In a modern world replete with high tech materials like aerogels, carbon fibers and metal alloys, it’s easy to overlook something as commonplace as wood. However, lowly lumber doth offer myriad advantages: Chiefly it can be grown, making it sustainable and cheap; it’s also familiar, easy to work with, aesthetically pleasing and biodegradable. For all these reasons, researchers are looking for ways to improve wood using state-of-the-art nanotechnologies.
Published in Nature last year, scientists at the University of Maryland led by Liangbing Hu, reported a simple process that triples the density of any type of wood, making it 11.5 times as strong. To make this high density “super wood” the researchers first soaked normal wood in a bath of sodium hydroxide (NaOH) and sodium sulfite (Na2SO3). These two chemicals work in tandem to remove some of the lignin and hemicellulose—two abundant polymers found in the cell wall—in the wood.
Then the wood is heated and compressed. With the lignin and hemicellulose removed, the cell walls in the wood collapse completely and the remaining cellulose fibers—a third important polymer in wood—are tightly compacted into nanofibers. “Partial removal of lignin enables high compression to 80% volume reduction,” says Dai Jiaqi, one of the researchers on Hu’s team. “Natural pores inside wood are closed, resulting in higher density, more hydrogen bonding, thus stronger mechanical strength,” says Jiaqi.
The final product is a piece of lumber that boasts higher tensile strength than most metals, but is far lighter. Five layers of the stuff could even stop a bullet nearly as well as Kevlar, potentially paving the way for cheap, lightweight body armor.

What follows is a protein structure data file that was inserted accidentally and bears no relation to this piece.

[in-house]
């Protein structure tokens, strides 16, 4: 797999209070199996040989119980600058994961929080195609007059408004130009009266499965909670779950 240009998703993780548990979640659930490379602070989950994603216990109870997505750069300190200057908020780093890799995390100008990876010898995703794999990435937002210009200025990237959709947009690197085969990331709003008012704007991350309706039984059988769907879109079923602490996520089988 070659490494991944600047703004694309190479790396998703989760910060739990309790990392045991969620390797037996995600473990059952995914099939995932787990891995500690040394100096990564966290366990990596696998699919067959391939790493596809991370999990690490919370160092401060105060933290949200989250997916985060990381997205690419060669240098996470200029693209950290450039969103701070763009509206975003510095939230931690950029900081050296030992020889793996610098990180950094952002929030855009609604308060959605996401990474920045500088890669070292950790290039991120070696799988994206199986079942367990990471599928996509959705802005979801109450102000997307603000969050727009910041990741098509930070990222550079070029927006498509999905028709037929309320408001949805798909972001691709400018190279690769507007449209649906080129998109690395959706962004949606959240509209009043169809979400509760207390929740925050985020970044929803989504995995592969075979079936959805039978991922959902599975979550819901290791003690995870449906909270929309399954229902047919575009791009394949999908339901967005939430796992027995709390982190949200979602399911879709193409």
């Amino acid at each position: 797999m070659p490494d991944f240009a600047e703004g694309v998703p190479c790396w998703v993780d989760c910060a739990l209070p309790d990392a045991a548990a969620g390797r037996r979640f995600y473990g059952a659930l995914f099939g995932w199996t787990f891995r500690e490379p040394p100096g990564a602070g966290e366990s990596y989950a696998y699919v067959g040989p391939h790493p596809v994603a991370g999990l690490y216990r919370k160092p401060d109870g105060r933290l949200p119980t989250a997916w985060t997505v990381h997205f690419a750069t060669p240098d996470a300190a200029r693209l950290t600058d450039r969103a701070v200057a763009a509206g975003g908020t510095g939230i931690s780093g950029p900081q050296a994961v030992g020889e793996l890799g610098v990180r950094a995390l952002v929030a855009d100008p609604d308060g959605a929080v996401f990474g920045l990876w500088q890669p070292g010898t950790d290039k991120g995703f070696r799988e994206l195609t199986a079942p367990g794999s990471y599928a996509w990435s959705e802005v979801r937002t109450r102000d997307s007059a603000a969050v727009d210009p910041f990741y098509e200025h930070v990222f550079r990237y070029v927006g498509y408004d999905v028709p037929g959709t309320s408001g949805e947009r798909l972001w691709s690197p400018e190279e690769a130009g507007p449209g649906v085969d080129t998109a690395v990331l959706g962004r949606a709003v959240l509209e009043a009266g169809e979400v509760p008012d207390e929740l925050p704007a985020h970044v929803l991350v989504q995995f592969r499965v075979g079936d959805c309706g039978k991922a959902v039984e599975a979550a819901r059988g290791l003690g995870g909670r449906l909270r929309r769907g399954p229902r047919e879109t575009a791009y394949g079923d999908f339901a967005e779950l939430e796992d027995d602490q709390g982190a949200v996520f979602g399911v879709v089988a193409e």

But the super wood’s benefits don’t stop there. Last month Hu’s team published a new study—this time in Science—that showed how the same process of removing lignin can also make wood super reflective, bouncing back nearly 100% of visible light and only absorbing a tiny bit of near-infrared radiation.
The result is a material that is cooler than ambient temperatures even when placed in direct sunlight. If used in buildings, the team calculates that the super wood could result in energy savings between 20% and 60%, with the highest gains occurring in hot dry climates where the cost of air conditioning is often at a premium.
Since the initial publication in Nature, Hu and his team have been inundated with calls asking about the new technology. The attention would ultimately lead to the foundation of InventWood, a company focused on bringing these technologies from the laboratory into the real world—a goal that company CEO Josh Cable says they’re hoping to realize in the next 9-12 months. The company has already received support from the US Department of Energy, including an ARPA-E grant to fund additional research into ways to incorporate the super wood into vehicles as a replacement for carbon fiber and steel. Cable says the interest they’re receiving comes mostly from “large firms in the automotive, aerospace, building/construction, and/or industrial sectors” and that “discussions with large, multi-national firms in these market segments are currently underway.”
The future cost structure for the super wood will depend on size, form and required treatment according to Cable, but the company’s ultimate goal is to make the product competitive with existing technologies. If they can achieve that, the most high-tech material in your next car or house might not be carbon fiber or titanium, but good old-fashioned wood.